Class Rufus::Decision::Table

  1. lib/rufus/decision.rb
Parent: Object

A decision table is a description of a set of rules as a CSV (comma separated values) file. Such a file can be edited / generated by a spreadsheet (Excel, Google spreadsheets, Gnumeric, …)

Disclaimer

The decision / CSV table system is no replacement for full rule engines with forward and backward chaining, RETE implementation and the like...

Usage

The following CSV file

in:topic,in:region,out:team_member
sports,europe,Alice
sports,,Bob
finance,america,Charly
finance,europe,Donald
finance,,Ernest
politics,asia,Fujio
politics,america,Gilbert
politics,,Henry
,,Zach

embodies a rule for distributing items (piece of news) labelled with a topic and a region to various members of a team. For example, all news about finance from Europe are to be routed to Donald.

Evaluation occurs row by row. The “in out” row states which field is considered at input and which are to be modified if the “ins” do match.

The default behaviour is to change the value of the “outs” if all the “ins” match and then terminate. An empty “in” cell means “matches any”.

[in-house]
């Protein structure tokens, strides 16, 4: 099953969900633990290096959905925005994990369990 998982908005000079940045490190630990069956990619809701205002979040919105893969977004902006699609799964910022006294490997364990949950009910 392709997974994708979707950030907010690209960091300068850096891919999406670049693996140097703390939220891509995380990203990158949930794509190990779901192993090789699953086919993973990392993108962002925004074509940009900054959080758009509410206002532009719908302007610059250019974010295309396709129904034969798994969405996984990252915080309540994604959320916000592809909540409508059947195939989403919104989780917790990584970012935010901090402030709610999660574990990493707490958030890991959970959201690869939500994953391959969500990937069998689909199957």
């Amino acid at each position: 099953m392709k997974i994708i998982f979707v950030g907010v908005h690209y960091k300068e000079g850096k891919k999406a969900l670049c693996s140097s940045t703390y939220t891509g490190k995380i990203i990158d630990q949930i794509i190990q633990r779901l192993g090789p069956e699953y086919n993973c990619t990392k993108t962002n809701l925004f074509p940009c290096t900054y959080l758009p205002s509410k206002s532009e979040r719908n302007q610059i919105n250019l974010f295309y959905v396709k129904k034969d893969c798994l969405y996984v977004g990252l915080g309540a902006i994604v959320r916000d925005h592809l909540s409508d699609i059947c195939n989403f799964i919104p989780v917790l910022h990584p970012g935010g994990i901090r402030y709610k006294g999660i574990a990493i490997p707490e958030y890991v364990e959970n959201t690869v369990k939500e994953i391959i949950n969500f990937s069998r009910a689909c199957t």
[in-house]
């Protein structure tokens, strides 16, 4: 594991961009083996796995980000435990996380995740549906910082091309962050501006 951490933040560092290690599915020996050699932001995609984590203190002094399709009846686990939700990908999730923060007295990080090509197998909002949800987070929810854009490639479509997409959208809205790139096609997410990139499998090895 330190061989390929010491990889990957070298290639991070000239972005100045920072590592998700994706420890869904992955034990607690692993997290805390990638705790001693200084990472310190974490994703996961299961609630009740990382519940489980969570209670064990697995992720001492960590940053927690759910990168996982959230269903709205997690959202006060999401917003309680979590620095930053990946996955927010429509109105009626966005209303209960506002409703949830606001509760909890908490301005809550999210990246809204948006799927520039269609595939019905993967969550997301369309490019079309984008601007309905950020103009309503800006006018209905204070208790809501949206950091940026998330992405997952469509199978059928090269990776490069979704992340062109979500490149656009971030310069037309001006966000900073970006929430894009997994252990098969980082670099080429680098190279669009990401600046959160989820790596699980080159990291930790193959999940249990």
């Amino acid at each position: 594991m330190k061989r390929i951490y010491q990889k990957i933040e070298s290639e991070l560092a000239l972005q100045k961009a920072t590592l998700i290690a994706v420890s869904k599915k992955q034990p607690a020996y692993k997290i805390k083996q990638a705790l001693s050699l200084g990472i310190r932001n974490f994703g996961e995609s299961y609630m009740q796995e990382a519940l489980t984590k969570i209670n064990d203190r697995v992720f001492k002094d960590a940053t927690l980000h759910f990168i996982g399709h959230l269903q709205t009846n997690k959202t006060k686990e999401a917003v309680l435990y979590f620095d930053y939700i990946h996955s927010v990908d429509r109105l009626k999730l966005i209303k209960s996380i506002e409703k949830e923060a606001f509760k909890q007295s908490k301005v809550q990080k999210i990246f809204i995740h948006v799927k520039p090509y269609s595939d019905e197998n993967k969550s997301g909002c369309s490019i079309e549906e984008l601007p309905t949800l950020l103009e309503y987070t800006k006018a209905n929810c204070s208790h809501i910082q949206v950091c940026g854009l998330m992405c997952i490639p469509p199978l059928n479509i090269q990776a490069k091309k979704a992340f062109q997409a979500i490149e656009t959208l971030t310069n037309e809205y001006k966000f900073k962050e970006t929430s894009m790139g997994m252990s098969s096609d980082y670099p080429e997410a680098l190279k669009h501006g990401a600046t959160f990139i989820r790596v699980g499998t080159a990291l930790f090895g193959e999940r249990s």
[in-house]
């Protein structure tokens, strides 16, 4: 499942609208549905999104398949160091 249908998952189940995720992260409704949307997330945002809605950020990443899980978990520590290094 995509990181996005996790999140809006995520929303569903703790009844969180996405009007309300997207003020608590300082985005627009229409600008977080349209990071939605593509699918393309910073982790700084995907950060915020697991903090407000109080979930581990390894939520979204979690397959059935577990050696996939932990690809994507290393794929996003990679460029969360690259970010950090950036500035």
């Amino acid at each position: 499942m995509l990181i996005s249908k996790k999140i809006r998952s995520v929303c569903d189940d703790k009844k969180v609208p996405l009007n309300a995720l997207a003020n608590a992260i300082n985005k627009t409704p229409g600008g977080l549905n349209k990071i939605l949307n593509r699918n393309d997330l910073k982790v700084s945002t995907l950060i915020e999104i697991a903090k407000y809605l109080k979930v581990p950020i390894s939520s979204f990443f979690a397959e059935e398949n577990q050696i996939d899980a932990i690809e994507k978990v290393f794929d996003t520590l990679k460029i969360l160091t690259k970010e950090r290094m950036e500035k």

Enough words, some code :

require 'rufus/decision'

table = Rufus::Decision::Table.new(%{
  in:topic,in:region,out:team_member
  sports,europe,Alice
  sports,,Bob
  finance,america,Charly
  finance,europe,Donald
  finance,,Ernest
  politics,asia,Fujio
  politics,america,Gilbert
  politics,,Henry
  ,,Zach
})

h = {}
h["topic"] = "politics"

table.transform!(h)

puts h["team_member"]
  # will yield "Henry" who takes care of all the politics stuff,
  # except for Asia and America

’>’, ’>=’, ’<’ and ’<=’ can be put in front of individual cell values :

table = Rufus::Decision::Table.new(%{
  ,
  in:fx, out:fy
  ,
  >100,a
  >=10,b
  ,c
})

h = { 'fx' => '10' }
h = table.transform(h)

p h # => { 'fx' => '10', 'fy' => 'b' }

Such comparisons are done after the elements are transformed to float numbers. By default, non-numeric arguments will get compared as Strings.

transform and transform!

The method transform! acts directly on its parameter hash, the method transform will act on a copy of it. Both methods return their transformed hash.

[ruby] ranges

Ruby-like ranges are also accepted in cells.

in:f0,out:result
,
0..32,low
33..66,medium
67..100,high

will set the field ‘result’ to ‘low’ for f0 => 24

Options

You can put options on their own in a cell BEFORE the line containing “in:xxx” and “out:yyy” (ins and outs).